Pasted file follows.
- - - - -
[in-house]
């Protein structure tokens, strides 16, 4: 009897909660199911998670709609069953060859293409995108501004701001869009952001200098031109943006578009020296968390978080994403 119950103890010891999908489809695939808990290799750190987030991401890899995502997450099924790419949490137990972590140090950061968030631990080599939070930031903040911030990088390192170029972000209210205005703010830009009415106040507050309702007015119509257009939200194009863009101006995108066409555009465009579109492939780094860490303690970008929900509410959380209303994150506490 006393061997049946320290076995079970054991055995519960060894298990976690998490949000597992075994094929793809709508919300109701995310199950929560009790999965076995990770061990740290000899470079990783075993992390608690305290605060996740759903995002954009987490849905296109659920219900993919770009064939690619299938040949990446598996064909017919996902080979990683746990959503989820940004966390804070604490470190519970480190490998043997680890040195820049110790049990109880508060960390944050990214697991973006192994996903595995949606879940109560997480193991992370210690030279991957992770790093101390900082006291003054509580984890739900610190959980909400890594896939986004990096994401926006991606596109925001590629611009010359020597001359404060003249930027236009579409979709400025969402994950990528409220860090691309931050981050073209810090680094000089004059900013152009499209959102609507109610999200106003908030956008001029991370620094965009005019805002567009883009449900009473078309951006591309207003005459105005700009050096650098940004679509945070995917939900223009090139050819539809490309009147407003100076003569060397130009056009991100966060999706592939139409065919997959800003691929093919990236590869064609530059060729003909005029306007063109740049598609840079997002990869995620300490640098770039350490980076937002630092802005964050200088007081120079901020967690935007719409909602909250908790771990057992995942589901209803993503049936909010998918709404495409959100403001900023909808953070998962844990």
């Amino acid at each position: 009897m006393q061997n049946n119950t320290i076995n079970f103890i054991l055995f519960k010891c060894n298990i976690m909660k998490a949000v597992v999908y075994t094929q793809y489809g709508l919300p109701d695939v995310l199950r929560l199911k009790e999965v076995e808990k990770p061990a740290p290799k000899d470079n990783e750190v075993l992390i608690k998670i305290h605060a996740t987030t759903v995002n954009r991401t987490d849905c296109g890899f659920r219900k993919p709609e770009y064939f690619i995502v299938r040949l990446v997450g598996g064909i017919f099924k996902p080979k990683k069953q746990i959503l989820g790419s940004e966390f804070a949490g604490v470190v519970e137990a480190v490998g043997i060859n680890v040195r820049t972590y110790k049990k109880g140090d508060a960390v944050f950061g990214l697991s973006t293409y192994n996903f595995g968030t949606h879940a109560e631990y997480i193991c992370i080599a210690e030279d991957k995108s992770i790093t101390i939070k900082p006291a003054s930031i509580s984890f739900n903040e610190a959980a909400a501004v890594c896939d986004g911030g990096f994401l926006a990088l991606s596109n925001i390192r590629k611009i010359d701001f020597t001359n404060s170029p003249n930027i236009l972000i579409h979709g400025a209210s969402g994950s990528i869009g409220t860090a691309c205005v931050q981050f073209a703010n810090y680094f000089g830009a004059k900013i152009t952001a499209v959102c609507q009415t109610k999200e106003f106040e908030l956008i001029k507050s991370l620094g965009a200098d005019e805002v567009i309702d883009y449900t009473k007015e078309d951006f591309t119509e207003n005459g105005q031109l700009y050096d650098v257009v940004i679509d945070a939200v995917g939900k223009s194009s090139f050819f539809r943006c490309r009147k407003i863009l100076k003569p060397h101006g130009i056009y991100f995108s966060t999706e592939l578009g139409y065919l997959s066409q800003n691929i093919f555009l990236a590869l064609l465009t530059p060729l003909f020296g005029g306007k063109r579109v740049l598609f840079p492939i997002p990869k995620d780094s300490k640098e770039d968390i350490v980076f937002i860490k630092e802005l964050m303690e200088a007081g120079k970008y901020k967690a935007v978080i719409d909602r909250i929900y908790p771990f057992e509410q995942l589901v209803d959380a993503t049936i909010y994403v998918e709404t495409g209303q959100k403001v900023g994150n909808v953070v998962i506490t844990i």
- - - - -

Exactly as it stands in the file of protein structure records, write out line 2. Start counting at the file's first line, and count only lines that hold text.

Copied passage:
């Protein structure tokens, strides 16, 4: 009897909660199911998670709609069953060859293409995108501004701001869009952001200098031109943006578009020296968390978080994403 119950103890010891999908489809695939808990290799750190987030991401890899995502997450099924790419949490137990972590140090950061968030631990080599939070930031903040911030990088390192170029972000209210205005703010830009009415106040507050309702007015119509257009939200194009863009101006995108066409555009465009579109492939780094860490303690970008929900509410959380209303994150506490 006393061997049946320290076995079970054991055995519960060894298990976690998490949000597992075994094929793809709508919300109701995310199950929560009790999965076995990770061990740290000899470079990783075993992390608690305290605060996740759903995002954009987490849905296109659920219900993919770009064939690619299938040949990446598996064909017919996902080979990683746990959503989820940004966390804070604490470190519970480190490998043997680890040195820049110790049990109880508060960390944050990214697991973006192994996903595995949606879940109560997480193991992370210690030279991957992770790093101390900082006291003054509580984890739900610190959980909400890594896939986004990096994401926006991606596109925001590629611009010359020597001359404060003249930027236009579409979709400025969402994950990528409220860090691309931050981050073209810090680094000089004059900013152009499209959102609507109610999200106003908030956008001029991370620094965009005019805002567009883009449900009473078309951006591309207003005459105005700009050096650098940004679509945070995917939900223009090139050819539809490309009147407003100076003569060397130009056009991100966060999706592939139409065919997959800003691929093919990236590869064609530059060729003909005029306007063109740049598609840079997002990869995620300490640098770039350490980076937002630092802005964050200088007081120079901020967690935007719409909602909250908790771990057992995942589901209803993503049936909010998918709404495409959100403001900023909808953070998962844990």